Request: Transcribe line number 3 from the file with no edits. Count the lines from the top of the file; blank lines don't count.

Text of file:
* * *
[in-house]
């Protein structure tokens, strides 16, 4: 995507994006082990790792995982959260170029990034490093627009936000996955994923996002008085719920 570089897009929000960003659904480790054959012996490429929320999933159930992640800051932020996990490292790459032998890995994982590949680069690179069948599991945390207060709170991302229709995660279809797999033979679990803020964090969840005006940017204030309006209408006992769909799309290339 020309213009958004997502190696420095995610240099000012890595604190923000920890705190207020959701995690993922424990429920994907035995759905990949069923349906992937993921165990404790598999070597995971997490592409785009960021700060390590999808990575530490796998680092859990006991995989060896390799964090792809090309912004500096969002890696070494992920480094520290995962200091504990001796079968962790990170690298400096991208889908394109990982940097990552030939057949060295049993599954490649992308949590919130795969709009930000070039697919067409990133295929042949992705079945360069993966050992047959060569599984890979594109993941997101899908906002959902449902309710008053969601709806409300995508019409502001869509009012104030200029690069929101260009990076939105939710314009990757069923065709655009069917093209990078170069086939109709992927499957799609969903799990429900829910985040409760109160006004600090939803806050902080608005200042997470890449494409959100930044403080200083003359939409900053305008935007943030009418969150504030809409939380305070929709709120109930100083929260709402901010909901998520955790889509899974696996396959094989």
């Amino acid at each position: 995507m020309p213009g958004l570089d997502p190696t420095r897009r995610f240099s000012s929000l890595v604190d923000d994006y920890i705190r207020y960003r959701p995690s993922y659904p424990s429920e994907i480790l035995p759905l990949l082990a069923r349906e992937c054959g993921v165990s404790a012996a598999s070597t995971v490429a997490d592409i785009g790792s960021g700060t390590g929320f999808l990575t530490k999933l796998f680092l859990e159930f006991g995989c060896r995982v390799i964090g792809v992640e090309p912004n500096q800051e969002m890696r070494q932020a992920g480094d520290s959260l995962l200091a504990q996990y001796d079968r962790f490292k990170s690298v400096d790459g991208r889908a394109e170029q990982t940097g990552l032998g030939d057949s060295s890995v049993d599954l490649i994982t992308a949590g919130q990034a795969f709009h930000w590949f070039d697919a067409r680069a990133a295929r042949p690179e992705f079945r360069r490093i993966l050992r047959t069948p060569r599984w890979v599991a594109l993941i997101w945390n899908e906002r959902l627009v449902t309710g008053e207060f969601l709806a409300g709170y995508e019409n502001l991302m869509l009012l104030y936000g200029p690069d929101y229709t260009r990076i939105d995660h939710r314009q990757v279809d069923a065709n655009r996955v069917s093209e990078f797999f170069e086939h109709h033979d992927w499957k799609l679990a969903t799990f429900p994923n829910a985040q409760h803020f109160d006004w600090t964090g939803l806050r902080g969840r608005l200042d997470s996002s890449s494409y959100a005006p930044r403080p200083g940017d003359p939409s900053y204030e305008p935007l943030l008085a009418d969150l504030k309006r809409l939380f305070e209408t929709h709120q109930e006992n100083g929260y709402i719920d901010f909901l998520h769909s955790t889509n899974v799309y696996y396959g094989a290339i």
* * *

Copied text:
């Amino acid at each position: 995507m020309p213009g958004l570089d997502p190696t420095r897009r995610f240099s000012s929000l890595v604190d923000d994006y920890i705190r207020y960003r959701p995690s993922y659904p424990s429920e994907i480790l035995p759905l990949l082990a069923r349906e992937c054959g993921v165990s404790a012996a598999s070597t995971v490429a997490d592409i785009g790792s960021g700060t390590g929320f999808l990575t530490k999933l796998f680092l859990e159930f006991g995989c060896r995982v390799i964090g792809v992640e090309p912004n500096q800051e969002m890696r070494q932020a992920g480094d520290s959260l995962l200091a504990q996990y001796d079968r962790f490292k990170s690298v400096d790459g991208r889908a394109e170029q990982t940097g990552l032998g030939d057949s060295s890995v049993d599954l490649i994982t992308a949590g919130q990034a795969f709009h930000w590949f070039d697919a067409r680069a990133a295929r042949p690179e992705f079945r360069r490093i993966l050992r047959t069948p060569r599984w890979v599991a594109l993941i997101w945390n899908e906002r959902l627009v449902t309710g008053e207060f969601l709806a409300g709170y995508e019409n502001l991302m869509l009012l104030y936000g200029p690069d929101y229709t260009r990076i939105d995660h939710r314009q990757v279809d069923a065709n655009r996955v069917s093209e990078f797999f170069e086939h109709h033979d992927w499957k799609l679990a969903t799990f429900p994923n829910a985040q409760h803020f109160d006004w600090t964090g939803l806050r902080g969840r608005l200042d997470s996002s890449s494409y959100a005006p930044r403080p200083g940017d003359p939409s900053y204030e305008p935007l943030l008085a009418d969150l504030k309006r809409l939380f305070e209408t929709h709120q109930e006992n100083g929260y709402i719920d901010f909901l998520h769909s955790t889509n899974v799309y696996y396959g094989a290339i």